Herb of the Month: Basil Growing Tips
I sort of have a soft spot for basil. When I first got on this whole herb gardening kick, I planted one pot with 3 different types of seeds and basil was among them. Now basil is the only one that has survived and it is flourishing. However, do to my impatience while waiting for it to grow, I decided to buy a basil plant. Now the two share a pot in happiness each giving me a plentiful supply of this delicious and useful herb.
Basil is a pretty easy herb to grow and I highly recommend it for those who are just starting off. It is an annual and its biggest enemy is the cold. Warmth and sunshine are two of basil’s best friends, though you can keep it alive for a short time indoors.
- Warm weather
- 6-8 hours of sun
- Well-drained soil
- pH of 6 to 7
- Lots of water
Basil does well in 10-16″ pot and in the group should be planted at least 6″ apart. Although basil likes moist and fertile soil, it despises cold, soggy soil so you can let it dry out ever so slightly in between watering. Your plants should not get pests if they are healthy so keep an eye on droopy or brown leaves. This is a sure sign your basil isn’t happy. If the leaves just started to droop, don’t freak out! They probably just are a little thirsty.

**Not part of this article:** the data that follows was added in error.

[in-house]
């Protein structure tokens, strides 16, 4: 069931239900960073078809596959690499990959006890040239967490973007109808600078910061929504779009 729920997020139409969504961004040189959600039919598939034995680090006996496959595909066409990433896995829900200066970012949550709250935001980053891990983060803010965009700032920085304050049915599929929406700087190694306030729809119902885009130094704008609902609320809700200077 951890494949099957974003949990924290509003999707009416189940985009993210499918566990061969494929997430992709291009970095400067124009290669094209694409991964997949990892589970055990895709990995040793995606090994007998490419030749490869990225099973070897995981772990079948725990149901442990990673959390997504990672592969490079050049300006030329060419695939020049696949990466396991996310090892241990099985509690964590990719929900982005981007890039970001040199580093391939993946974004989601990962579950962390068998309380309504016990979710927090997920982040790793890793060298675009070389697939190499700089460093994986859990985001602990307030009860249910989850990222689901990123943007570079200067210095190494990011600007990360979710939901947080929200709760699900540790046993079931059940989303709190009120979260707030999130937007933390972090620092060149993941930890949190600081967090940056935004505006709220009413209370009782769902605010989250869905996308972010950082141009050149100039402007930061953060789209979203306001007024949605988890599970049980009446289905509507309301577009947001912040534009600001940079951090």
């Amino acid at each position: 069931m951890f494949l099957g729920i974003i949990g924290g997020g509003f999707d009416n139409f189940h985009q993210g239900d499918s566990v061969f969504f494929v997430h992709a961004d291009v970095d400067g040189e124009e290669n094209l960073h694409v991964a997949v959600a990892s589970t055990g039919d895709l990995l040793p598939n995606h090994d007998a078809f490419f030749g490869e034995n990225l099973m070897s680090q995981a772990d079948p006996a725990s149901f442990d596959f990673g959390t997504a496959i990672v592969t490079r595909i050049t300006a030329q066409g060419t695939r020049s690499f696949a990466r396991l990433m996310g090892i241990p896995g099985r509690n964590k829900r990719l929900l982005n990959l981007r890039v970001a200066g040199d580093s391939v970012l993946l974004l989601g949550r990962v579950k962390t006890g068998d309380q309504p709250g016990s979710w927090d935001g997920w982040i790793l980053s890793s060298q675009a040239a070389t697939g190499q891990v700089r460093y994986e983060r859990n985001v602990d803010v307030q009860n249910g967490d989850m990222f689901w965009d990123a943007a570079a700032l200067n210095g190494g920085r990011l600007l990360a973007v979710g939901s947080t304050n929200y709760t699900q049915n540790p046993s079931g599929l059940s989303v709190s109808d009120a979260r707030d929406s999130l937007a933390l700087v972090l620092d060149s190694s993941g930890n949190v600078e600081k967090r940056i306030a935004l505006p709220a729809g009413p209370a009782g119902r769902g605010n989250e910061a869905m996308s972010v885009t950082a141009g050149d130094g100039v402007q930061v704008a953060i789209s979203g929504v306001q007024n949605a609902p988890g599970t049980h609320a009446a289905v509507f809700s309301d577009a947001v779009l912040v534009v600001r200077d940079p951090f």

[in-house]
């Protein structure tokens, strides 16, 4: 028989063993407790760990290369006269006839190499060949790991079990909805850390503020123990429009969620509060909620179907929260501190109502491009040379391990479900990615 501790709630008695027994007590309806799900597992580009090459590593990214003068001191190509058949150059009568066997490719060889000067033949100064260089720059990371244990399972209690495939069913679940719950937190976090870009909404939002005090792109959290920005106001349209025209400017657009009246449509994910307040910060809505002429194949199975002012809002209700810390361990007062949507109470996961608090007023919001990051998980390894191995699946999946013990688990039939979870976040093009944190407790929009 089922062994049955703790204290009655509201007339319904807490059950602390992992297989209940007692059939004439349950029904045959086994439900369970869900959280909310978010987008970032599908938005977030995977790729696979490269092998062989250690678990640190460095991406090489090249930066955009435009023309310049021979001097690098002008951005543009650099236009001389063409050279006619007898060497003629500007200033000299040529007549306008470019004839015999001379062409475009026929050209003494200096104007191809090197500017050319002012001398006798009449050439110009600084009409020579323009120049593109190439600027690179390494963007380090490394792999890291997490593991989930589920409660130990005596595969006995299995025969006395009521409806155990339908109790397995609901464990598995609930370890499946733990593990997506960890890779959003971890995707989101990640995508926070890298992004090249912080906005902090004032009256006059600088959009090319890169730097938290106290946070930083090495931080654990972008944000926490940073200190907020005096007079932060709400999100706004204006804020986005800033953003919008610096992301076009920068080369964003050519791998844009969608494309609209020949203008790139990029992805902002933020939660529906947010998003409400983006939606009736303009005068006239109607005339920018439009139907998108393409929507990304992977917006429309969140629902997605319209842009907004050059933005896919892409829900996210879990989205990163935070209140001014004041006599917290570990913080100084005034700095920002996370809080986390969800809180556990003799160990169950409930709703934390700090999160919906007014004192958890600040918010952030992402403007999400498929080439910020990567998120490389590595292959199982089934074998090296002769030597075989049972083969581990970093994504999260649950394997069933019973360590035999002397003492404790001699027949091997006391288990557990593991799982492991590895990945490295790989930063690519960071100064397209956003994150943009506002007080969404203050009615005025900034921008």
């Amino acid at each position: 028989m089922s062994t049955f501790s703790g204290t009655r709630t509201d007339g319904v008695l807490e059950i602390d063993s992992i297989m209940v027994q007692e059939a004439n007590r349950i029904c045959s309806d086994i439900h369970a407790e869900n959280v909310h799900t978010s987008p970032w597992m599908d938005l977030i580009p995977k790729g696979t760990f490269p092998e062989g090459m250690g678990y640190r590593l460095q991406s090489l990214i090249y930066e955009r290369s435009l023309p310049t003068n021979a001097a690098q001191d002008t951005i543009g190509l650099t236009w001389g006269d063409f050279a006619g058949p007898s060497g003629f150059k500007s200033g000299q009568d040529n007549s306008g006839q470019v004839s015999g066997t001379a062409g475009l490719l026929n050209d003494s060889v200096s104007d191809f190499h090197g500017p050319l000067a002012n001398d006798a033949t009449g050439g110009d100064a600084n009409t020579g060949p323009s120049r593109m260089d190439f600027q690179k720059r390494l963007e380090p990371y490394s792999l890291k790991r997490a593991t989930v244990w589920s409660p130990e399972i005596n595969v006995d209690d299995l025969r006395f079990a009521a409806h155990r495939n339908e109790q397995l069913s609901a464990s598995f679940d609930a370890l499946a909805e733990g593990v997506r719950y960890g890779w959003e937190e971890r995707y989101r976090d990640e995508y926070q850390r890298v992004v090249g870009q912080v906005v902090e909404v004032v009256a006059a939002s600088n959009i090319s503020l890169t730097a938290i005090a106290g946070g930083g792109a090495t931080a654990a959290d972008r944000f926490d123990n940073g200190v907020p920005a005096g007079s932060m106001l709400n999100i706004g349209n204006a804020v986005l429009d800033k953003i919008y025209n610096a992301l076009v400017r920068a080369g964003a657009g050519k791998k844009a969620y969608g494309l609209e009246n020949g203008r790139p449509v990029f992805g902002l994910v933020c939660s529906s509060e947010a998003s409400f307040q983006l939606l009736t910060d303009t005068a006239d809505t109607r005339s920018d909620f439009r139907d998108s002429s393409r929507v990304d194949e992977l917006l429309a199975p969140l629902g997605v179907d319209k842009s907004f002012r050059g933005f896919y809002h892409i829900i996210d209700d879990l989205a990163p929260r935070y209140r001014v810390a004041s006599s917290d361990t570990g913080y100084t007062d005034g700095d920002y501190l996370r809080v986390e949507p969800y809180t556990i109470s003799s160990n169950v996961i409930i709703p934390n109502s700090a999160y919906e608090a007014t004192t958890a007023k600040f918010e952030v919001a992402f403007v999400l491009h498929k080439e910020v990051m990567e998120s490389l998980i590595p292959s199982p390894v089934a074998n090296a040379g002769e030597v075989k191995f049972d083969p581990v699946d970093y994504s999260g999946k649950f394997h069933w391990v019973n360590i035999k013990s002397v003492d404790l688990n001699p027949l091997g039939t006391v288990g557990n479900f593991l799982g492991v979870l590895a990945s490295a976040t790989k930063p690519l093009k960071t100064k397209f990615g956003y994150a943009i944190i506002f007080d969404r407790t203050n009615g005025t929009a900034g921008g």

Growing basil from seed:
As already stated, basil plants don’t like the cold so their seeds don’t either. While stores will put seeds on sale early, make sure you don’t plant them before your nighttime temperature is consistently above 50 degrees. Make sure there isn’t going to be tons of rain as well. Start the seeds indoors just before the last frost–if you try sooner than this your plant will be at risk for being weak and disease-prone. Keep them near a sun-drenched window that is warm. At the start of summer, move them outdoors. As soon as you can, start to prune the plant to promote bushy growth and make sure to continue to pinch off the flowers.
- Prune frequently to promote growth. Start at the top. Pinch of the flowers in order to continue for the leaves to keep their potency and to prevent the basil from being too focused on reproducing.
- Can fertilize slightly with seaweed and kelp emulsion or a slow-release organic fertilizer monthly. Seaweed fertilizer can also help keep pests away.
- There needs to be a sufficient number of holes in your container to allow adequate drainage.
- Make sure the pot is big enough for their roots. If your basil starts to look yellow, leggy, or woody, it could be because their roots are crowded.
- Don’t forget basil are annuals which mean they can get old. Don’t be discouraged if you have to replace your basil!
- You can place them with tomatoes to help both of them grow.
Do you have any tips for growing basil? Please share below in the comment section!